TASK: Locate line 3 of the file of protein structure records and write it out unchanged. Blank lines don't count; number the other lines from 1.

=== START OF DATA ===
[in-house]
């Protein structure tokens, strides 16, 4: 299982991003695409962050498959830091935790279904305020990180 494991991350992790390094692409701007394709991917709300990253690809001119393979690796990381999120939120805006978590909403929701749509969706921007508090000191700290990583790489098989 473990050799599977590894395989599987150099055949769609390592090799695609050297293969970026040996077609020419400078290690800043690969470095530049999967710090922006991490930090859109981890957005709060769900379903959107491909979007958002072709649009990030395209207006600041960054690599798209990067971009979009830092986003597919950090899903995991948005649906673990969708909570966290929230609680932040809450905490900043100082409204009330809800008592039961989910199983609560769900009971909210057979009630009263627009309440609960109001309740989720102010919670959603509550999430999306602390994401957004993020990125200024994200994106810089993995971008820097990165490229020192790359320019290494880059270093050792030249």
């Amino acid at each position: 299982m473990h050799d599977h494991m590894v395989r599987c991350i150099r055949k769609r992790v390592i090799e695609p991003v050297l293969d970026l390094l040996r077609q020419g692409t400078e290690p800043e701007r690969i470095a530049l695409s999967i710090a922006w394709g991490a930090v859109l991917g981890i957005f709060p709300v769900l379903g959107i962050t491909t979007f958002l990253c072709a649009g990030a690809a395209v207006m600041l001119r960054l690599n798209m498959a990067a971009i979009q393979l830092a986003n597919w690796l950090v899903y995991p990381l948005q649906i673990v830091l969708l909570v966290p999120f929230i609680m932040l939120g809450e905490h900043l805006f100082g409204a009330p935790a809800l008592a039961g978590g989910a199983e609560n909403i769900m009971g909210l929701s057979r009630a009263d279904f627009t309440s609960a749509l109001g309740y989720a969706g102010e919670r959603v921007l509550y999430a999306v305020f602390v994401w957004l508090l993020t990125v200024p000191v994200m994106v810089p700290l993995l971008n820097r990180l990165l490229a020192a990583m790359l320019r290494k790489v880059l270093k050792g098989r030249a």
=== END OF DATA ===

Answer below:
């Amino acid at each position: 299982m473990h050799d599977h494991m590894v395989r599987c991350i150099r055949k769609r992790v390592i090799e695609p991003v050297l293969d970026l390094l040996r077609q020419g692409t400078e290690p800043e701007r690969i470095a530049l695409s999967i710090a922006w394709g991490a930090v859109l991917g981890i957005f709060p709300v769900l379903g959107i962050t491909t979007f958002l990253c072709a649009g990030a690809a395209v207006m600041l001119r960054l690599n798209m498959a990067a971009i979009q393979l830092a986003n597919w690796l950090v899903y995991p990381l948005q649906i673990v830091l969708l909570v966290p999120f929230i609680m932040l939120g809450e905490h900043l805006f100082g409204a009330p935790a809800l008592a039961g978590g989910a199983e609560n909403i769900m009971g909210l929701s057979r009630a009263d279904f627009t309440s609960a749509l109001g309740y989720a969706g102010e919670r959603v921007l509550y999430a999306v305020f602390v994401w957004l508090l993020t990125v200024p000191v994200m994106v810089p700290l993995l971008n820097r990180l990165l490229a020192a990583m790359l320019r290494k790489v880059l270093k050792g098989r030249a």